The market for quickly-rechargeable, light and compact batteries is huge. One or another battery will eventually evolve. When it does, electric-only vehicles are likely to have a range unthinkable using fossil-fuels. Moreover, in the meantime, hybrids are an excellent compromise. Furthermore, see also Electric Vehicles – Hybrids.
Batteries & Battery Charging
Globally, there is move to electric vehicles. Apart from minor rubber tyre particles they are virtually emission free.They are also about 80% efficient. If, however, their electricity is from fossil-fuelled power stations, their emissions are similar to year 2020 petrol-fuelled (or hybrid) vehicles.
In the 1930s, German archaeologist Wilhelm Koenig claimed that whilst excavating an archaeological dig near Baghdad (Iraq), he uncovered a small clay jar. It had a plug that sealed the opening. That plug had a copper tube with an iron rod inserted into it. If filled with an acidic liquid, the device functioned as a basic battery. Koenig and others made similar versions that generated up to two volts per unit.
Lithium-ion and lithium-iron-phosphate (a lithium battery rival) are two types of rechargeable batteries. They share some similarities but differ in high-energy-density, long life-cycles, and safety. Lithium-ion is used in smartphones and laptop PCs. Lithium iron phosphate (LiFEPO4) is that used in RVs etc.
Lead acid batteries for caravans are still a viable buy. They are made in different shapes, sizes and capabilities. All work in a basically similar way. Energy is stored within them as a result of electro-chemical reactions between lead plates and a water/acid mix (called electrolyte). They are charged by imposing a voltage across them that is greater than the voltage ‘within’ them at the time. The greater that voltage difference the quicker and deeper batteries charge. When battery voltage reaches the charging voltage, charging ceases.
Battery charging quickly and deeply by a generator is very possible but only if you know how it has to be done. This article shows why and how.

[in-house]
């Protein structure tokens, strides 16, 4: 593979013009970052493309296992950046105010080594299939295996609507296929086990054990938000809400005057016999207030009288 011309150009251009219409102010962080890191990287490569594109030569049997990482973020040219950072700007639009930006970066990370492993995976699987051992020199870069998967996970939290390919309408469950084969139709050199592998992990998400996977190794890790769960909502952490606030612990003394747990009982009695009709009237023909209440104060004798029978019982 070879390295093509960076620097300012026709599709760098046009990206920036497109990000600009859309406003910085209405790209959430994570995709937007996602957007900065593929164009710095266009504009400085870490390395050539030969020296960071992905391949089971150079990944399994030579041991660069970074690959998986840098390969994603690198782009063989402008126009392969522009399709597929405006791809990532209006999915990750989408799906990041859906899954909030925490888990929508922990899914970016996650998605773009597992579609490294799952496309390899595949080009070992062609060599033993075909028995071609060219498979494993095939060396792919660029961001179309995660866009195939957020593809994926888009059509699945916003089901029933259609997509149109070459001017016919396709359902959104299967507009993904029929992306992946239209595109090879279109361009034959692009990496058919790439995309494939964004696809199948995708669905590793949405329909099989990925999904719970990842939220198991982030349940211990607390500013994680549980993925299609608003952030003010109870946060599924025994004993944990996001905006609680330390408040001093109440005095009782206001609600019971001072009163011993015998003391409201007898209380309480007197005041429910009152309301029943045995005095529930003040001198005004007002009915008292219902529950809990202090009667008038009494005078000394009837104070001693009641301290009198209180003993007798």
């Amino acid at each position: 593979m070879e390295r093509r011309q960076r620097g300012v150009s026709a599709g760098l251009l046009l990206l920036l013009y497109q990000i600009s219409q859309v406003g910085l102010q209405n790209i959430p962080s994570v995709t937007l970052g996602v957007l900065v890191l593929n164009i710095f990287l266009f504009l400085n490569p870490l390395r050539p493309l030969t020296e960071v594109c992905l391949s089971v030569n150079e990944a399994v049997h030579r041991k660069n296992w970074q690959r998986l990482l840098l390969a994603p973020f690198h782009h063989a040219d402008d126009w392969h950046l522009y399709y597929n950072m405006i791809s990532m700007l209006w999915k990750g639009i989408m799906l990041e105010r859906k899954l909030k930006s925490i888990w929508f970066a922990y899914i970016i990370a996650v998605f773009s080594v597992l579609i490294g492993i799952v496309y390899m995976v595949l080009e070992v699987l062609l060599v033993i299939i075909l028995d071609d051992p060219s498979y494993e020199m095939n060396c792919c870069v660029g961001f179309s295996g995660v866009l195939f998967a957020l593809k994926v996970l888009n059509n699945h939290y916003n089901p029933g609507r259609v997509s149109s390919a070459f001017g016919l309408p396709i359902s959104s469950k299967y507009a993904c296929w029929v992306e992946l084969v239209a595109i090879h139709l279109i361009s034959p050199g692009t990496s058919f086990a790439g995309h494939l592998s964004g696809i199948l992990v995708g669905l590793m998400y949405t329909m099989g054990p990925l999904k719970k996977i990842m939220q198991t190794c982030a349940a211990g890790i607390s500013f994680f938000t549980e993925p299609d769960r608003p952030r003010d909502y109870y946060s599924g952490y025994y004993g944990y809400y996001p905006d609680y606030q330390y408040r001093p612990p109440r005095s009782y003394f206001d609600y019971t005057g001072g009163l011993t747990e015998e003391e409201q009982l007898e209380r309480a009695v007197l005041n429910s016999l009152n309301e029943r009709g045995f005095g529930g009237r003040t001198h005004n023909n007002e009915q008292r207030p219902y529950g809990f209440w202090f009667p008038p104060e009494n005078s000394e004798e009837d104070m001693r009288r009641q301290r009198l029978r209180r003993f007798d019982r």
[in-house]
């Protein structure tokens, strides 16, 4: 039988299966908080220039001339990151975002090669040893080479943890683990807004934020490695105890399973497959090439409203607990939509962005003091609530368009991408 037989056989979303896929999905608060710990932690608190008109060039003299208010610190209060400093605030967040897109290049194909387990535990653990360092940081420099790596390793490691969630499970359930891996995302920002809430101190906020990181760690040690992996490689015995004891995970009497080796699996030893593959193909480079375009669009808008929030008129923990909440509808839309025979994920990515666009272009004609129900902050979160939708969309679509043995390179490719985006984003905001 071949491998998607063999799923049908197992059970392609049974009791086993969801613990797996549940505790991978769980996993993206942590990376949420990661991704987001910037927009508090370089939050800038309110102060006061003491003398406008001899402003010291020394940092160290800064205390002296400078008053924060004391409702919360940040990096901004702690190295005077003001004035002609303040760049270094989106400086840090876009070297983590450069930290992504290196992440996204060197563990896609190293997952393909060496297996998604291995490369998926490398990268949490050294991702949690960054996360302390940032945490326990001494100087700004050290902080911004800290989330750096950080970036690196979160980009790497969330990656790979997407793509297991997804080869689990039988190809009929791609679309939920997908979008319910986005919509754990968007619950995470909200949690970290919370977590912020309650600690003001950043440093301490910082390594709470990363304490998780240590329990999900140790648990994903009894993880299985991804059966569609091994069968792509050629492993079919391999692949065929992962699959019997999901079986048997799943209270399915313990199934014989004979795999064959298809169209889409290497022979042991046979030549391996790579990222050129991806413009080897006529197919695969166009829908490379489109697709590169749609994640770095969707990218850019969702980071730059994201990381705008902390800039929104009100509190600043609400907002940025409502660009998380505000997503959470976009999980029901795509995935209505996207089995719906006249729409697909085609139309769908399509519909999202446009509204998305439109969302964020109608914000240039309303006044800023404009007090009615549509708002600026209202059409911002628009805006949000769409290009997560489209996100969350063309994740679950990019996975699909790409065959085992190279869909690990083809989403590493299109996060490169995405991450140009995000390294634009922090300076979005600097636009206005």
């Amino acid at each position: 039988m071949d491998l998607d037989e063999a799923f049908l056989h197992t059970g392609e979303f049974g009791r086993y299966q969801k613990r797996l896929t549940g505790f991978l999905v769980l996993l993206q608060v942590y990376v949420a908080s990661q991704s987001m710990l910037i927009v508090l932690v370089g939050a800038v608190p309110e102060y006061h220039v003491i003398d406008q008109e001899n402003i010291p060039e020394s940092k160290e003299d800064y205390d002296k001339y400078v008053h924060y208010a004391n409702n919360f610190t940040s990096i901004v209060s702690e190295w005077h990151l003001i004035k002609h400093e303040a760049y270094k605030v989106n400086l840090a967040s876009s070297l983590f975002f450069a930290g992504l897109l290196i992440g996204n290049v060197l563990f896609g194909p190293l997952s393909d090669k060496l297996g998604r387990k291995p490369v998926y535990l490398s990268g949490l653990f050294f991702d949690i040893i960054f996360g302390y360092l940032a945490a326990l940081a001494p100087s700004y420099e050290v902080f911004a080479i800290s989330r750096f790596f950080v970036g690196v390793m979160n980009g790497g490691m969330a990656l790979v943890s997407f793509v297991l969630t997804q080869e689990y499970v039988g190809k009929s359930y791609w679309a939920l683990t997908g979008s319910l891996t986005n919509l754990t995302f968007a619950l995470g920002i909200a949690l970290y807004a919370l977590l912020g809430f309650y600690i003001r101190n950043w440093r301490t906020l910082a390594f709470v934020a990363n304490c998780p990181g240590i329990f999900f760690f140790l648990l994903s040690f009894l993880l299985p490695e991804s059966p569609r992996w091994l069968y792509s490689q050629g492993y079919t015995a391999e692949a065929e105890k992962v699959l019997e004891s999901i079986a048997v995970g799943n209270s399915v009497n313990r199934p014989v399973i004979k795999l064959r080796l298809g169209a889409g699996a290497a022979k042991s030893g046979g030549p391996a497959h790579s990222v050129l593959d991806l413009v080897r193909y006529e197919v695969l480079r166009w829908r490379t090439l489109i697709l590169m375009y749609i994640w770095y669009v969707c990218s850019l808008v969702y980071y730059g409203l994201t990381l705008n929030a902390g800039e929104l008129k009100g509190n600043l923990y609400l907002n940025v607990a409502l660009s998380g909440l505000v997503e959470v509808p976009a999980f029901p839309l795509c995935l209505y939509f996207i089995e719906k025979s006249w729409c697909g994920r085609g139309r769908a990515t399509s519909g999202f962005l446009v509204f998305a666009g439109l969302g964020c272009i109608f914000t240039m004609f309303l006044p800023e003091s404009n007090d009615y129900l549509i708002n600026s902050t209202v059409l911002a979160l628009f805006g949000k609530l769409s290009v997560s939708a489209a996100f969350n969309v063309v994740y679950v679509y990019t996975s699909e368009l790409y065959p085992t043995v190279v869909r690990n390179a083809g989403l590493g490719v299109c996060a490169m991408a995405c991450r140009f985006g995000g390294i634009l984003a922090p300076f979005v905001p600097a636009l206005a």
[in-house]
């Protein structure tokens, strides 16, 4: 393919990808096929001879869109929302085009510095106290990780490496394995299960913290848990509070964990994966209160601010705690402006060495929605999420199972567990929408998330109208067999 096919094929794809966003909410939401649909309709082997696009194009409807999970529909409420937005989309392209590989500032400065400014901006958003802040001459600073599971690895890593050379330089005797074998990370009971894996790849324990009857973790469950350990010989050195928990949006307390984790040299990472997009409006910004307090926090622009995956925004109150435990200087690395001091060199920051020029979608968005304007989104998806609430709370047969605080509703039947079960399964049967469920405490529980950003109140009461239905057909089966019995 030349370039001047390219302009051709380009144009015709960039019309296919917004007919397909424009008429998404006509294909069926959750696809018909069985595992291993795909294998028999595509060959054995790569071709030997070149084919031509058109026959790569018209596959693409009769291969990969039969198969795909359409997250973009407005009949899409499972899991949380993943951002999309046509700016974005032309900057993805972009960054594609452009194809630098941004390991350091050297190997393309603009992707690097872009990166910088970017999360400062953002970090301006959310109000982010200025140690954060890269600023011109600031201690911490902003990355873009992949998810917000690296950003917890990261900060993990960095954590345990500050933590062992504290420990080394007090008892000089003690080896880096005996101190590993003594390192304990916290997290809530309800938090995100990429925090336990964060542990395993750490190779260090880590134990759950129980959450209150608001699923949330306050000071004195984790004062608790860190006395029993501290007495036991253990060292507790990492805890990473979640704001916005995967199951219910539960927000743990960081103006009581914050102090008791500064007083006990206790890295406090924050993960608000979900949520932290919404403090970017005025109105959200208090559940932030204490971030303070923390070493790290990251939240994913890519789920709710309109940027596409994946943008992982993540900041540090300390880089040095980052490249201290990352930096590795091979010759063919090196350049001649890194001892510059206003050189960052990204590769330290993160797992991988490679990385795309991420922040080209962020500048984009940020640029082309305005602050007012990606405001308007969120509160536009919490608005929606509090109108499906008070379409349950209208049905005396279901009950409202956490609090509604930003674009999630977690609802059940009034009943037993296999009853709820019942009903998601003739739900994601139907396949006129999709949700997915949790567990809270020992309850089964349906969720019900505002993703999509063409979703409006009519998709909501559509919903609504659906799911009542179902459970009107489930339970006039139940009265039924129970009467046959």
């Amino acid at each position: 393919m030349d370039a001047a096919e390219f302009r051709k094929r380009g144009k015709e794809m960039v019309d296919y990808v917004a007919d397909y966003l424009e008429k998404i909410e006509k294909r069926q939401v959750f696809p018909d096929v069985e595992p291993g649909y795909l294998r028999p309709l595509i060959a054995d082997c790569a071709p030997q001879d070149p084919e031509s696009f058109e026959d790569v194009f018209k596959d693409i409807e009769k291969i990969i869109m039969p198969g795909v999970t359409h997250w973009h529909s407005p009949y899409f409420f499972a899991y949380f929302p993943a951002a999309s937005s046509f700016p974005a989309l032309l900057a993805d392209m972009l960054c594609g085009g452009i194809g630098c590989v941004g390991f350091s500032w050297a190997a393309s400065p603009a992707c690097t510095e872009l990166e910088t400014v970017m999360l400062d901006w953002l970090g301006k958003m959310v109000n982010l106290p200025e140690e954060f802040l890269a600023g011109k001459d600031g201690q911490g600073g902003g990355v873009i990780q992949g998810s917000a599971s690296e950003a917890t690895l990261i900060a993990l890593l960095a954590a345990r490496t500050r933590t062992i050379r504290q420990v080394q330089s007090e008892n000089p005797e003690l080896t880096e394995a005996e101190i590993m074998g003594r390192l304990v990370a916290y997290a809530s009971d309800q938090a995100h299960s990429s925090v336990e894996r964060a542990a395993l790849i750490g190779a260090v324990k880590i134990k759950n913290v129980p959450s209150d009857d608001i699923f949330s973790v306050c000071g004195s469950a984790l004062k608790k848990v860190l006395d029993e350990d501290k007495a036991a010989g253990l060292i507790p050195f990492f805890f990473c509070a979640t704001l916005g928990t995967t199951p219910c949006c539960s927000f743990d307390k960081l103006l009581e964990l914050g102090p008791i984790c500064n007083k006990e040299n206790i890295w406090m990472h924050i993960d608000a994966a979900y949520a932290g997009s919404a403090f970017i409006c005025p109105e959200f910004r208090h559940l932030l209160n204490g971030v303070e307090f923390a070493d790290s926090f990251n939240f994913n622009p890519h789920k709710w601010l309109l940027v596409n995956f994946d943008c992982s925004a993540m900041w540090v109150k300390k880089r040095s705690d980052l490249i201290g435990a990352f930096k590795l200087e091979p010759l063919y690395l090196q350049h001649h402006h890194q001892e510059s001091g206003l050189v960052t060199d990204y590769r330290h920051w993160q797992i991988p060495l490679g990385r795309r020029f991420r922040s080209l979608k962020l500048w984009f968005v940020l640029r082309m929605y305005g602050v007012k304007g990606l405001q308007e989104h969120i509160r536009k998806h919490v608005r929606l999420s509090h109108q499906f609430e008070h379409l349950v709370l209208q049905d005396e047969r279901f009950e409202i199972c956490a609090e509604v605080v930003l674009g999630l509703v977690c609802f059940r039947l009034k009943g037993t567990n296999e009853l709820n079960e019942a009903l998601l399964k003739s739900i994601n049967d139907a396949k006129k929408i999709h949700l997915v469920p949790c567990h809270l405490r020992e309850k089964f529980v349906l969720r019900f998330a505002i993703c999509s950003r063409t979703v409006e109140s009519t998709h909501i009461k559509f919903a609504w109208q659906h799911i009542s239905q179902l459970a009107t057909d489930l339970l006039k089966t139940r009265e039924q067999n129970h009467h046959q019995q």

Blade fuse problems in caravans include fuses and fuse holders burning or melting. Fire risk is high because the fuses may continue to conduct. Ongoing current flow, however, may heat the fuse holder to burning point. This article by RV Books explains why and how to overcome the risk.
Lighting for caravans has changed. Now, by far the most practical and least energy drawing are LEDs (light emitting diodes). This article shows why.
Speeding battery charging from generators is cheap, effective and relatively simple. This article by RV Books’ Collyn Rivers explains how to do it.
Initial charging of a deeply discharged battery is generally limited to a basic dc-dc charger’s capacity: not the alternator’s. Dc-dc chargers under 20 amps thus usually take longer to charge close to flat batteries to half charge. Thereon, charging is hugely faster.
Battery charging and battery chargers are often misunderstood – causing batteries to die before their time. This article explains why and how to avoid it.
Fuel cells for RVs are non-polluting and ultra-quiet. Whilst initially promising their initial and running costs still excludes general RV use.
Twelve-volt caravan systems may be twin-wire or chassis return. Twin-wire is usually best. This article explains why – and which to choose to avoid problems.
Connecting caravan batteries is often misunderstood. This article explains what’s possible, and why and how to do it successfully.
All lead acid batteries, AGMs and gel cells, generate explosive gas. Even though most are sealed, makers stress that battery ventilation is vital still. Confusion exists over this. Around 2000, some battery makers began to claim that no ventilation was required. Or, ventilation, is advisable but not necessarily essential. They withdrew this advice, however, shortly after. Many batteries thus have a warning notice as below.
Variable voltage alternator problems with caravans and motor homes arise when charging auxiliary batteries. Here’s why and how to fix them. These alternators are, in particular, installed on many post-2013 vehicles.
Despite their very small batteries LiFePO4 jump starters really do work. This article by Collyn Rivers explains how and why. A lot of power (the rate at which energy is used) is needed. The amount of energy (the ability to perform work) required, however is surprisingly small. In the days of vintage cars, a strongish 55 kg (120 lb) girl could hand crank start a 4.5 litre Bentley with relative ease.
Lithium batteries in caravans and motorhomes pack a lot of energy but need specialised knowledge to use safely and reliably. Here’s how and why – and how to install and use them.
Knowing how to tell caravan battery charge is not easy. Get this wrong and good batteries are scrapped and bad ones retained. Here’s why, and how to tell.
Imported RV electrics are often not fully compliant. Their owners often wrongly believe they are. They cannot legally be sold unless remedied.